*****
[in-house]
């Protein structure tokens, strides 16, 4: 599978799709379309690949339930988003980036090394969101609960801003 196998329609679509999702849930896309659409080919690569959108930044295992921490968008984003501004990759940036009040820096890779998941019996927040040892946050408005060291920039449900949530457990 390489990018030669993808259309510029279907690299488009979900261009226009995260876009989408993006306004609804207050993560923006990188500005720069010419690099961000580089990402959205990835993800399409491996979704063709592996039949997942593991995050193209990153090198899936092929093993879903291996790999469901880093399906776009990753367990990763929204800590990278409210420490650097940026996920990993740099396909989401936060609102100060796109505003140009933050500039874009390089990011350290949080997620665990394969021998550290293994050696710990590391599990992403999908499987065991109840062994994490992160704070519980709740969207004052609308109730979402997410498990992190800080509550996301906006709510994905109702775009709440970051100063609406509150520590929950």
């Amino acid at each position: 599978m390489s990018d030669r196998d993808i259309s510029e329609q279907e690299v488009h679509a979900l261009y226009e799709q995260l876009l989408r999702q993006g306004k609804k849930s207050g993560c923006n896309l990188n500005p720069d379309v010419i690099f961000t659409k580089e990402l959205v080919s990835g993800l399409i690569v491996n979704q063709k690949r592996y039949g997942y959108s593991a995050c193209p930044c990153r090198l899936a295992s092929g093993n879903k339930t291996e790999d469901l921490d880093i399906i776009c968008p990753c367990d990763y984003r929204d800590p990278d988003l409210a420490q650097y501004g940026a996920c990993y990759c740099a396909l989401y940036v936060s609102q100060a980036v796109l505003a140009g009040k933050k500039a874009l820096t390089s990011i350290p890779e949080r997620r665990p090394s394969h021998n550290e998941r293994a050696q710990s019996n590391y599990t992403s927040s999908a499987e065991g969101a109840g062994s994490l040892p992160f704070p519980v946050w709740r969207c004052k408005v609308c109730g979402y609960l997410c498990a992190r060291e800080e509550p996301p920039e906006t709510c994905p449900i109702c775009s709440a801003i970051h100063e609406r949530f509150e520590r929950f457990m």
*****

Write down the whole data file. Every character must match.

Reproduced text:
[in-house]
């Protein structure tokens, strides 16, 4: 599978799709379309690949339930988003980036090394969101609960801003 196998329609679509999702849930896309659409080919690569959108930044295992921490968008984003501004990759940036009040820096890779998941019996927040040892946050408005060291920039449900949530457990 390489990018030669993808259309510029279907690299488009979900261009226009995260876009989408993006306004609804207050993560923006990188500005720069010419690099961000580089990402959205990835993800399409491996979704063709592996039949997942593991995050193209990153090198899936092929093993879903291996790999469901880093399906776009990753367990990763929204800590990278409210420490650097940026996920990993740099396909989401936060609102100060796109505003140009933050500039874009390089990011350290949080997620665990394969021998550290293994050696710990590391599990992403999908499987065991109840062994994490992160704070519980709740969207004052609308109730979402997410498990992190800080509550996301906006709510994905109702775009709440970051100063609406509150520590929950």
């Amino acid at each position: 599978m390489s990018d030669r196998d993808i259309s510029e329609q279907e690299v488009h679509a979900l261009y226009e799709q995260l876009l989408r999702q993006g306004k609804k849930s207050g993560c923006n896309l990188n500005p720069d379309v010419i690099f961000t659409k580089e990402l959205v080919s990835g993800l399409i690569v491996n979704q063709k690949r592996y039949g997942y959108s593991a995050c193209p930044c990153r090198l899936a295992s092929g093993n879903k339930t291996e790999d469901l921490d880093i399906i776009c968008p990753c367990d990763y984003r929204d800590p990278d988003l409210a420490q650097y501004g940026a996920c990993y990759c740099a396909l989401y940036v936060s609102q100060a980036v796109l505003a140009g009040k933050k500039a874009l820096t390089s990011i350290p890779e949080r997620r665990p090394s394969h021998n550290e998941r293994a050696q710990s019996n590391y599990t992403s927040s999908a499987e065991g969101a109840g062994s994490l040892p992160f704070p519980v946050w709740r969207c004052k408005v609308c109730g979402y609960l997410c498990a992190r060291e800080e509550p996301p920039e906006t709510c994905p449900i109702c775009s709440a801003i970051h100063e609406r949530f509150e520590r929950f457990m």